BY ALY KOHANOWSKI | Ball State Sports Link | Ball State Soccer
Being a Division I student-athlete is one of the most demanding, yet rewarding experiences I have ever been a part of. The friendships I have made throughout my collegiate soccer career will last far beyond the four years of running up and down the soccer field.
There is no way to describe the feeling of winning back-to-back Mid-American Conference Championships with 25 of my best friends by my side.
That 30-second rush of adrenaline after the referee blew his final whistle, the dog piles, the post-game victory locker room dance parties among many other memories. All things I will never forget.
The life lessons the game of soccer has taught me both on and off the field are never ending and I am forever thankful to my coaches, teammates and trainers for providing me with such unforgettable experiences.
At the end of my sophomore season, I suffered an ACL and meniscus tear causing me to sit the sidelines for my entire junior season.
During this time of sitting out of practices, games, weights and conditioning, I began to feel like something was missing.
All throughout college, I constantly had my parents on my back reiterating that my soccer career won’t last forever and it was more important to concentrate on my schooling.
Halfway through my junior year, I found out that I would have to undergo another series of knee surgeries causing me to sit my senior year of soccer. It was during this time that it dawned on me that my parents were right. I didn’t have a plan for after school.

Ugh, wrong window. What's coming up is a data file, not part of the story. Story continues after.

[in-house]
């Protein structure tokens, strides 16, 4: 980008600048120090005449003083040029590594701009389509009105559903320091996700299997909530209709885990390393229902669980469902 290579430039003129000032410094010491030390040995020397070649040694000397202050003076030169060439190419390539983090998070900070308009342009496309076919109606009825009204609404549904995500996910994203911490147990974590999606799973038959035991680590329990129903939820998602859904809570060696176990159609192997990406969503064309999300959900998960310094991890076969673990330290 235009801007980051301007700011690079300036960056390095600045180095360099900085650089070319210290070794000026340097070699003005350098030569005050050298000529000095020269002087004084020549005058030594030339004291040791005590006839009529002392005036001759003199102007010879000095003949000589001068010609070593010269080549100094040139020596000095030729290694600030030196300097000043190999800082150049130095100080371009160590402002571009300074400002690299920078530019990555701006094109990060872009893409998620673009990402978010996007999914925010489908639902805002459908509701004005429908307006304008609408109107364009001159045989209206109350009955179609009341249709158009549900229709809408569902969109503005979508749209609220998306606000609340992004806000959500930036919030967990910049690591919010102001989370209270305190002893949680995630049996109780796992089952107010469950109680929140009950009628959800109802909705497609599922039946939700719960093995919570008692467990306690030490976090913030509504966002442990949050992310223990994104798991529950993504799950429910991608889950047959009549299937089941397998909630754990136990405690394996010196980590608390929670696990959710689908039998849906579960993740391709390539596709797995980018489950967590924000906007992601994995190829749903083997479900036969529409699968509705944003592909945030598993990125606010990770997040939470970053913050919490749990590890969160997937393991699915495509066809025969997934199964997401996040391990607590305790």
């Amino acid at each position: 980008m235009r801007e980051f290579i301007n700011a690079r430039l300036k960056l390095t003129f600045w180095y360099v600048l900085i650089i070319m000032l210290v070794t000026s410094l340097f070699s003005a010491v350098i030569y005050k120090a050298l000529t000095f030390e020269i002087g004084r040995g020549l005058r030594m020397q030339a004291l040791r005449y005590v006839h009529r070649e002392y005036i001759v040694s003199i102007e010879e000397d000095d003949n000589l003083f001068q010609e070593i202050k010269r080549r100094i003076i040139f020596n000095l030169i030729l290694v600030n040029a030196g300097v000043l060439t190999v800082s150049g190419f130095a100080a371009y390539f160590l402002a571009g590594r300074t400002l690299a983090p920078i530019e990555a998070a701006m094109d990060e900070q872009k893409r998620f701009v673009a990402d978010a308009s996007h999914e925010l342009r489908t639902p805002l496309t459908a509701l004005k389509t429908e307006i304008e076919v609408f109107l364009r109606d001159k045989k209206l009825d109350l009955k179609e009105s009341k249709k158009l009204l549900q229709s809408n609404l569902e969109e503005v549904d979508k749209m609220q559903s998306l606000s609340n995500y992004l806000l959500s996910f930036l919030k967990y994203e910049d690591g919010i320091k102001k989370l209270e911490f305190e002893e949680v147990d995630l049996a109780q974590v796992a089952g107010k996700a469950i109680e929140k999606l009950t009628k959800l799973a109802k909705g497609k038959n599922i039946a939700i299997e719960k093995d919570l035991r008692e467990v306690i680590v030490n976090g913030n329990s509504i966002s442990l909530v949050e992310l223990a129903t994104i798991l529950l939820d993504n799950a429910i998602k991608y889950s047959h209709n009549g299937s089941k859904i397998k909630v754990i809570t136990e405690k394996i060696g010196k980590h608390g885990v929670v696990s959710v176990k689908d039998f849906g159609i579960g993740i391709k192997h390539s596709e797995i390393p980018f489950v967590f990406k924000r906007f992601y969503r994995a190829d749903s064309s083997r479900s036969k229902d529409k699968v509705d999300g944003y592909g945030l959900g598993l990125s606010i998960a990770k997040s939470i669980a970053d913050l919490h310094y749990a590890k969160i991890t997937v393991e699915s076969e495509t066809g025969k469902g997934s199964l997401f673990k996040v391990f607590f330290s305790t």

As I began to realize that my soccer career was coming to an end, I started thinking about what I wanted in my future.
Most students go to college and find a major that they enjoy and will continue to pursue for their future jobs. I didn’t have that …yet.
I floated around from major to major—health science, advertising and sport administration, never feeling like I would enjoy making a career out of any of them.
I wanted the best of both worlds — having a job I would enjoy, and having a job that would allow me to work in what I know best — sports.
Ball State Sports Link was something I only knew about from the typical athlete’s perspective. They come to our practices, film highlights and produce feature stories on athletes.
Little did I know that this was just a small piece to the puzzle of the many things they do.
One of my close friends, J.C. Obringer — an aspiring live event director — often would be at our teams shoots and ESPN3 events with Ball State Sports Link. I became curious as to what they all did and after learning more about it I realized this was it. This was what I wanted to do.
Digital Sports Production offers skills and applications using digital technology to create sports content for distribution across multiple platforms. Emphasis is given to live event production to ESPN platforms and storytelling.
Since being involved in Sports Link, I now really do get the “best of both worlds.” I still get the experience of being a Division I athlete, but also am able to prepare for a future career in the Digital Sports Production field with hands on experience.
Although I have only been a part of this program for a few months, the opportunities I have been presented with allow me to consistently learn new things.